High cost of ewe death
EACH ewe that dies around lambing time costs £70 to £80 when the cost of her replacement is added to lamb losses or increased rearing costs for lambs that survive.
This is the message from Signet consultant John Bennett. He estimates that for a ewe which dies before lambing the loss of 1.5 lambs is worth £60. But even when progeny survive the cost of rearing is equal to the initial value of lambs – although there will be a small saving in ewe feed reducing the cost to around £50/dead ewe.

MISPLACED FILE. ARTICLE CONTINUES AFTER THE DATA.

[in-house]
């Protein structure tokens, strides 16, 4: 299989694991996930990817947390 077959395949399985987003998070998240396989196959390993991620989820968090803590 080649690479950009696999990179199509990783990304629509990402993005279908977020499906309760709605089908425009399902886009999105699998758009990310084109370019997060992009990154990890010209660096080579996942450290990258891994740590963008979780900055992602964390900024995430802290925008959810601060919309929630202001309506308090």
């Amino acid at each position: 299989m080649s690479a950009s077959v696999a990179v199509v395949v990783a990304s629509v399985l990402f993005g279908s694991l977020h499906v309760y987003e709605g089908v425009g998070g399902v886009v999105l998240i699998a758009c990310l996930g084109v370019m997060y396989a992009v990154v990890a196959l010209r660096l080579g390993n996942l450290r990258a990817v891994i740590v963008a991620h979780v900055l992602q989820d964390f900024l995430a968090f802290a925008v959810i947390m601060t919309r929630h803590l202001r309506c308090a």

In addition there are the costs for replacing the ewe at an average of £15, removal of a carcass at £8, and the loss of wool at £2. In some cases sheep annual premium may also be lost when mortality reduces flock size below the sheep quota level.
Mr Bennett suggests ewe mortality can be reduced by keeping up-to-date with flock vaccinations for clostridial diseases (see p27) and other farm specific problems such as pneumonia. He also advises strict culling on body condition, teeth and udders at weaning and pre-tupping. "Feeding should be monitored carefully in late pregnancy to reduce the risk of pregnancy toxaemia, prolapse and staggers," he says.